That F*@#ing Word

When I was growing up and my father was home, he often used to swear. Like A LOT. He looked like your typical biker, worked in the aircraft industry, ex-military and Christian. One might think that being a Christian would prevent the swearing, it did not. One of our favorite stories to tell was how I got in trouble for telling a kid to “Shut the F@#& up!” at recess in the fifth grade. I was trying to break up a playground argument, no one was listening, so I did what I knew. It worked, they stopped arguing, but a little boy ran and ratted me out. I was terrified of getting into trouble, so I tried to pull it off and tell the teacher that I didn’t say the f work, I said “puck”. That didn’t work, so I was held after school and they called my dad. What happened next is my main memory of my dad having my back, I don’t remember him doing it often, but this was our proud, weird bonding moment. My father told the teacher that if I felt the need to use that word then it was obvious that I felt that it was important. I learned that word from him, so no, I would not be in trouble.

That day, I was basically given permission to use the same words as my dad. There was no longer anything wrong with it. I was a tom boy, I didn’t care if it didn’t seem “lady like”. When our first son was born, I worked very hard to stop swearing, I was a stay at home mom and I didn’t want my eventual toddler running around saying F this and F that. Then I went back to work, in communications. I now worked at a job full of ex-military guys who now work in IT. “Shit, there went that plan”, surrounded by guys who swear I went right back to my old ways.

It’s weird, eventually, co-workers would move on to other companies and I eventually found myself with mostly new people. I was now that bad influence, when the hell did that happen? Nearly all the ex-military, cursing like a sailor colleagues were no longer there, and I was “swearing too much”.

My Multiple Sclerosis has made it so that I must work from home most of the time, which helps with swearing. I have been trying to lessen the amount I use curse words, mostly because of my boys keep asking me to, but I noticed some of the medical professionals are offended. I can laugh at the ridiculousness of what life has dealt me so not to be pitied from everyone, make awkward jokes about my life but dropping the F bomb is too much.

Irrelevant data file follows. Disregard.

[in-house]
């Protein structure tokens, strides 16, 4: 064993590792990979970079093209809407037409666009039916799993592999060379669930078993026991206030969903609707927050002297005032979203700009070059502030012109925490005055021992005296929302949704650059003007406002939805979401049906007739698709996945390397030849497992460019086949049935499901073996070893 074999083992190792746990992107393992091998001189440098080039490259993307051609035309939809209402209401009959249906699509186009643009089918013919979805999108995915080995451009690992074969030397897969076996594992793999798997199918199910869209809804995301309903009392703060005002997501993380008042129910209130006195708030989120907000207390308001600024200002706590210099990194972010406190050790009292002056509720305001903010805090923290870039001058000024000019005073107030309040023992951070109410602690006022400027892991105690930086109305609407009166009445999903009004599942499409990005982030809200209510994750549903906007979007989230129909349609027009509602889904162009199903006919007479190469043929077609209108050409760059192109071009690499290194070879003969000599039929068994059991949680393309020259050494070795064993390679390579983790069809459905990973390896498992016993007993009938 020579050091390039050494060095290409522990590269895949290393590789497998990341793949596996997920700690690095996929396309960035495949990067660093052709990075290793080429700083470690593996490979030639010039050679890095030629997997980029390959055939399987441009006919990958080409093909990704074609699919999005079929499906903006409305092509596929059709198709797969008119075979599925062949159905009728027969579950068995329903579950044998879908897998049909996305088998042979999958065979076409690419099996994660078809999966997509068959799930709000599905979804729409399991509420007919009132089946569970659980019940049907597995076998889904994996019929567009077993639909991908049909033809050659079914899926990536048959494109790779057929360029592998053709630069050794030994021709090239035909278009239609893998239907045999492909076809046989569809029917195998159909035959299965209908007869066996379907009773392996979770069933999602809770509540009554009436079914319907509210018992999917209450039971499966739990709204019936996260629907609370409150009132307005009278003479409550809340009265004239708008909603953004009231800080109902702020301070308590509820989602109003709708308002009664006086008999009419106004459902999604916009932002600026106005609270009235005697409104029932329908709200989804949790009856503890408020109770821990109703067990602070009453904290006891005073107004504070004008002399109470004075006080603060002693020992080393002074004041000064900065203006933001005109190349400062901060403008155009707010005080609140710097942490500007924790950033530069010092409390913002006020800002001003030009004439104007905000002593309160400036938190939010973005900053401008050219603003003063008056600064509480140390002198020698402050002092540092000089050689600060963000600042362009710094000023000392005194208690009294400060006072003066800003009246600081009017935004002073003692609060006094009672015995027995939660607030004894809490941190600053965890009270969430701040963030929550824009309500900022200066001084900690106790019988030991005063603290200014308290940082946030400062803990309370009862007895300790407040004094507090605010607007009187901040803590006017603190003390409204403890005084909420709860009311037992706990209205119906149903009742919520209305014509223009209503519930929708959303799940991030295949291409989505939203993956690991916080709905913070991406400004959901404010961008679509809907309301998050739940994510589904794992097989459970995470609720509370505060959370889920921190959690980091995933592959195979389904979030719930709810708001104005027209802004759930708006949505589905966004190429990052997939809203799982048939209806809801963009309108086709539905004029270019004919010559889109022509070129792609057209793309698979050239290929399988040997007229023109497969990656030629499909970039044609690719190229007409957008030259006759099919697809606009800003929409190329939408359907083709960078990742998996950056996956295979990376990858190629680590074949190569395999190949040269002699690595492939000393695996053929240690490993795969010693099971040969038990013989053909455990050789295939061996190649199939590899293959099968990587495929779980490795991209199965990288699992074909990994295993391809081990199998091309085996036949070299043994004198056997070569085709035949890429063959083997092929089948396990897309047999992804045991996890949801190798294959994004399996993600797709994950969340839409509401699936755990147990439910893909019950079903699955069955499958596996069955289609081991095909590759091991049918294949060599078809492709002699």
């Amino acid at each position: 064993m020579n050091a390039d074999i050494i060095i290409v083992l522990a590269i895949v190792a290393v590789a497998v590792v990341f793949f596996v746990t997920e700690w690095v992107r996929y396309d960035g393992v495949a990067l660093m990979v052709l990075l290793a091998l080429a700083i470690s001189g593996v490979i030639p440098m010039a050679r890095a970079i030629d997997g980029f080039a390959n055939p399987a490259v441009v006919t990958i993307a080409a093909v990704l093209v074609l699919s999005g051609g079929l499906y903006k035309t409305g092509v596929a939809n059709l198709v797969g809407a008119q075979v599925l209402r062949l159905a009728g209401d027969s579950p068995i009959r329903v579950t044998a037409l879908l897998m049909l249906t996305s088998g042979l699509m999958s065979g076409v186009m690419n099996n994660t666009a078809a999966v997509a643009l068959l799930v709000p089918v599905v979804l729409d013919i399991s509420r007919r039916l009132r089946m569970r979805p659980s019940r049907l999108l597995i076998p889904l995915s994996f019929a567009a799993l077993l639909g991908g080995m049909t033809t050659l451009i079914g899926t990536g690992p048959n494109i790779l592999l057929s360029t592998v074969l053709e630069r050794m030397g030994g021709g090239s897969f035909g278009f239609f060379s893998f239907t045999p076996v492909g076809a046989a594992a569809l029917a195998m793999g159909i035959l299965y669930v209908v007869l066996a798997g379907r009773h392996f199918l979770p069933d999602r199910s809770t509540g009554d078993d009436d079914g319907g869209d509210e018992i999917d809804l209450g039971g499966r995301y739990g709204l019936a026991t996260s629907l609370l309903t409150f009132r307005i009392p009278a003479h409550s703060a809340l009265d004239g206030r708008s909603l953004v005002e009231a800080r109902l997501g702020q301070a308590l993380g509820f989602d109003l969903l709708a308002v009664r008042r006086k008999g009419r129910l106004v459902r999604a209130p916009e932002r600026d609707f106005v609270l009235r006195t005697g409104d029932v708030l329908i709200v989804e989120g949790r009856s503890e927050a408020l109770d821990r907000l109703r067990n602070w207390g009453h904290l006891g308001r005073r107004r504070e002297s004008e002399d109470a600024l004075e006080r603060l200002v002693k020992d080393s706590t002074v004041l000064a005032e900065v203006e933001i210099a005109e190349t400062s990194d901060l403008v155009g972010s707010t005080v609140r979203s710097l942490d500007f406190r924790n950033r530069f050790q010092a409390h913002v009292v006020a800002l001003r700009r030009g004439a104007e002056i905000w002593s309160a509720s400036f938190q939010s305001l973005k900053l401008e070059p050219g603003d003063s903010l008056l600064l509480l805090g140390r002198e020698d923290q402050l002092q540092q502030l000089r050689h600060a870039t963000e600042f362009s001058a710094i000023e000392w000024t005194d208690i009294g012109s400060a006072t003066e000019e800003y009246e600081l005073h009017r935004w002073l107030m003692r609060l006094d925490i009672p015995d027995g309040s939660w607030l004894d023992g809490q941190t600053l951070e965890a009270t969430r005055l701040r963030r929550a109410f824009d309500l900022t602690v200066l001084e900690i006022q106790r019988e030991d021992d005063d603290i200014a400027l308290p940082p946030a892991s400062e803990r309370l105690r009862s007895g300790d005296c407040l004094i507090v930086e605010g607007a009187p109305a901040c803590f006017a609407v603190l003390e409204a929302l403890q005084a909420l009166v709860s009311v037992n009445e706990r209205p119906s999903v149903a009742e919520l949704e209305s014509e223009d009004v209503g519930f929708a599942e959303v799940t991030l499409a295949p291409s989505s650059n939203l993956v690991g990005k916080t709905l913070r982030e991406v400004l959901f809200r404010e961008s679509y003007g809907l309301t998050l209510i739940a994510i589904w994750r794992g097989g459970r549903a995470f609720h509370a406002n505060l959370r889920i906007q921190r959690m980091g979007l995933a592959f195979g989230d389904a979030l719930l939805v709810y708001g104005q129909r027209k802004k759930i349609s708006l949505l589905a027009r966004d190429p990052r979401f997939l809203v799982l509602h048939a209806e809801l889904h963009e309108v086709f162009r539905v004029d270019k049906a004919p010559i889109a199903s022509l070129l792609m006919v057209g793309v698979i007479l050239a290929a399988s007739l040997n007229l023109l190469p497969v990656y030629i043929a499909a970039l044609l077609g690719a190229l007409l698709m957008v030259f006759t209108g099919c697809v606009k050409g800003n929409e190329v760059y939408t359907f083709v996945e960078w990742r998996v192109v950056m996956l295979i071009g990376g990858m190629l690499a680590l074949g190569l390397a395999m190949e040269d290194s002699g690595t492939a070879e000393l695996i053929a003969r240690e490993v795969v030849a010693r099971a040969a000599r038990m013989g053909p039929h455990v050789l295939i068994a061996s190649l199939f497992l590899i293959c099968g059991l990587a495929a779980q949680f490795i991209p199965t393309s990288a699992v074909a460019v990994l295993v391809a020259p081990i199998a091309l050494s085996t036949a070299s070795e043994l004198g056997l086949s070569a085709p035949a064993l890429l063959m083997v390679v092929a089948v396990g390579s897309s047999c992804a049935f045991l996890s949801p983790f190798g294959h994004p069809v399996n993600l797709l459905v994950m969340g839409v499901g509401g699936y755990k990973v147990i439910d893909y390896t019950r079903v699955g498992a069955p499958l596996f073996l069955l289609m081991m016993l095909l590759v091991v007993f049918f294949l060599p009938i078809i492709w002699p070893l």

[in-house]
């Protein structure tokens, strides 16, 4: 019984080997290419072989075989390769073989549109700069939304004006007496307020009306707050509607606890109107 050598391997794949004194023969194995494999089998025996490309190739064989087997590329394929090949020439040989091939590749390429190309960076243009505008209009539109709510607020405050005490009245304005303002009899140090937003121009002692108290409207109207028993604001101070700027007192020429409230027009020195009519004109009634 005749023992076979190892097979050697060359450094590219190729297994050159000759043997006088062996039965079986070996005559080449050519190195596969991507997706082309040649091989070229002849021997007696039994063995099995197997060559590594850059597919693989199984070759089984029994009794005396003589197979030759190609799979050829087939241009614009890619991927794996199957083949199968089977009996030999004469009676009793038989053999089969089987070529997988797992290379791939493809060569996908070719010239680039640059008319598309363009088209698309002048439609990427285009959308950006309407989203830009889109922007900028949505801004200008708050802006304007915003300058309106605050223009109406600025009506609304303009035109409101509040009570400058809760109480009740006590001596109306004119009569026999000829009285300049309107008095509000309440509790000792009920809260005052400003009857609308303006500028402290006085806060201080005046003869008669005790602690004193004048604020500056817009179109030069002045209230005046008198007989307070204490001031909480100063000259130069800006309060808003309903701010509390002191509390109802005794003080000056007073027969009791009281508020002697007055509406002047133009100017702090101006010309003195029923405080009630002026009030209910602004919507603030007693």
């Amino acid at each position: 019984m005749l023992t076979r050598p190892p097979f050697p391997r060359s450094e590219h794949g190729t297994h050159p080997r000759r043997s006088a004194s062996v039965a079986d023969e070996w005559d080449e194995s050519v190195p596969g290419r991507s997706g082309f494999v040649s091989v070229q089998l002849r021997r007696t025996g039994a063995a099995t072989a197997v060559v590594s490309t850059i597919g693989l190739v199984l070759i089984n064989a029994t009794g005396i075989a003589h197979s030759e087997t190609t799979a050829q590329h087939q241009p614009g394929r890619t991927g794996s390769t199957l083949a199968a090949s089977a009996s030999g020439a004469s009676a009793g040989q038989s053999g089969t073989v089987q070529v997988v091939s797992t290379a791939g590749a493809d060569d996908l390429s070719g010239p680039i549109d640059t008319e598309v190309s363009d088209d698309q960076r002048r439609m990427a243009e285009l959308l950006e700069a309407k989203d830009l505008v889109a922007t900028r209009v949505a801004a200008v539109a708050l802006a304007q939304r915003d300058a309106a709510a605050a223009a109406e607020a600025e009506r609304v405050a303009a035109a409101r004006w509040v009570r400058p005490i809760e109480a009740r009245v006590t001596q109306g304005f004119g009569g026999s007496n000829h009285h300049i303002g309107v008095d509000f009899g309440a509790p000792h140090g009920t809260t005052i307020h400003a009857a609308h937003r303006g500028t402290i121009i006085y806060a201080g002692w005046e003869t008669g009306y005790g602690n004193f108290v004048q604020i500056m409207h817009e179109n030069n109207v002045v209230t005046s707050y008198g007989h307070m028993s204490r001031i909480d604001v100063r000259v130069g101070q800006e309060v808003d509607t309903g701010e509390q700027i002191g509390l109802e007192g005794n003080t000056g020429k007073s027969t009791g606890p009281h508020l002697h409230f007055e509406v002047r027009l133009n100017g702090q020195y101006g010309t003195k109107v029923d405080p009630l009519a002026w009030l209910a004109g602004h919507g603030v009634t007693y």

Why is that, why do some people look down on you for using “bad” words? There are a couple of words I won’t use, I find them offense and vulgar, if someone else uses them I may cringe, but I won’t look down on them. What is the point of freedom of speech if you can use all the words? I had a medical professional make a special note in my post appointment notes about my use of swear words. I am sorry, what the fuck is it to you if I swear when talking about MY life? It’s not like I was calling them names, yes when asked a question I found difficult I may have said “shit”, but I didn’t say “fuck, why the hell did you ask me that question?” why does it matter? Why does my word choice matter?

What’s your opinion, should freedom of speech not allow for the use of “vulgar” language? If not, should we also censor religious language since there is a separation of church and state? Where’s the line?

Living with MS and Romantic Relationships

I have learned from the process of being diagnosed with MS and being married that communication is key.

Four years ago, I sobbed when the doctor called me with my MRI results and a recommendation to see a Neurologist. “The lesions could be from migraines, but it might be MS”. I knew something was wrong with me, I was just hoping I was wrong.

My husband came with me to the first appointment and it was like we were hearing different things. He was hopeful, there were medications, this was good. I was hearing, “this will kill you, it’s just a matter of how fast and how painful”. It was quite some time before I felt like he really accepted this was a disease of degeneration. I would not stay where I was at the time of diagnosis forever, and most likely, I would not get any better.

Here’s the thing though, I was reading and researching and not sharing feelings or thoughts because I didn’t want to scare my husband, my partner. I had read so many blogs that said a MS diagnosis is the beginning of the end for so many marriages. I didn’t want that, I did not want to lose my partner and I did not want to show weakness to the world.